Little mail survives from the Viking era. Underground or underwater, the thin rings corrode very quickly. Most mail from the period survives as a rusty pile of junk. The mail shown to the left was found in Sveinsströnd in Iceland and is better preserved than most. Originally thought to be from the 10th century, it has more recently been dated from the 13th century or later. The one more or less complete Viking age mail shirt (from Gjermundbu) was in many pieces when found. Numerous sections were corroded into a solid mass. Some of the rings survived only as a hollow corroded shell.
In the stories, the word brynja is usually translated as "mail shirt". In a few instances, the word spangabrynja is used, usually translated as "plate-mail", such as in chapter 5 of Grænlendinga þáttur. Whatever it might have been, the story says that Símon did not care for it, and he threw it to the ground as useless junk. One wonders if it might have been scale armor, which was not in common use during the Viking age and which may have been brought into the Norse lands by foreign visitors.
It's important to note that mail does not provide a complete defense; mail is only a secondary defense. If one were to draw the edge of a sword across the arm of an combatant wearing a mail shirt, the sword wouldn't bite; the mail would protect against a cut. However, if one were to take that same sword and strike a powerful blow against the arm or shoulder of the combatant, the mail would not prevent the skin from being bruised, or the bones from being broken. The mail does little to absorb or dissipate the force of a blow, and the force passes right through.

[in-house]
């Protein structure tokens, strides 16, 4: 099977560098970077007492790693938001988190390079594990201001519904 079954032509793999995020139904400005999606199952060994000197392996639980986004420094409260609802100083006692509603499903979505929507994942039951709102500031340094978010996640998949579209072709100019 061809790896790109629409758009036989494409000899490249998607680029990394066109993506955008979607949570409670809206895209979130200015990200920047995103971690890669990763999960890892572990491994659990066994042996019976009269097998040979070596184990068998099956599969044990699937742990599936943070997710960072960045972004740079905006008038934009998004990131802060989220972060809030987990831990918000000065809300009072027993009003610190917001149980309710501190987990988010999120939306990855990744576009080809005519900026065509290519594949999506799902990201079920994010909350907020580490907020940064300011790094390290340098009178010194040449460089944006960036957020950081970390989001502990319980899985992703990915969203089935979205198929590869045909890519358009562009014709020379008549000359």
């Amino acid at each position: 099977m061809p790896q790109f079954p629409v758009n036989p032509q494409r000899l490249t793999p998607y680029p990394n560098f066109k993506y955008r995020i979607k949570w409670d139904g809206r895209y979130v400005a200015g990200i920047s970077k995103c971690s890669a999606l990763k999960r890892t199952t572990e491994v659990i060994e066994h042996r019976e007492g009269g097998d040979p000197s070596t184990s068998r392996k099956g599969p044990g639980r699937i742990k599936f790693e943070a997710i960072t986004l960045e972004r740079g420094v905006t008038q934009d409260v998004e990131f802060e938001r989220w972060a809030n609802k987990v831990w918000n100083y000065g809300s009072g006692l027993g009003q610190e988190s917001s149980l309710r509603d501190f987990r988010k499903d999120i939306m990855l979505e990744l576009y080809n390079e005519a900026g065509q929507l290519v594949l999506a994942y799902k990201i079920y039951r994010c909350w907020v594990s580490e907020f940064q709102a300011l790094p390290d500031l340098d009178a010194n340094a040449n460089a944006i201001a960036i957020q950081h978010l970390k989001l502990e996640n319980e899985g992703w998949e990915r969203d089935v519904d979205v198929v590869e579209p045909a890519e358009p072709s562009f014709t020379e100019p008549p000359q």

Both before and after the Viking era, fighting men wore padded garments under their mail to help absorb the force of a blow (right). Typically, these garments consisted of two layers of wool or leather stuffed with fleece or animal hair, then sewn together. However, there is no archaeological evidence that such garments were worn during the Viking era, nor any mention of them in the stories. One hopes that the Norsemen were aware of and used such garments. They make a enormous difference in comfort and safety in simulated combat. One assumes that in real combat, they could make the difference between a disabling injury and a minor one.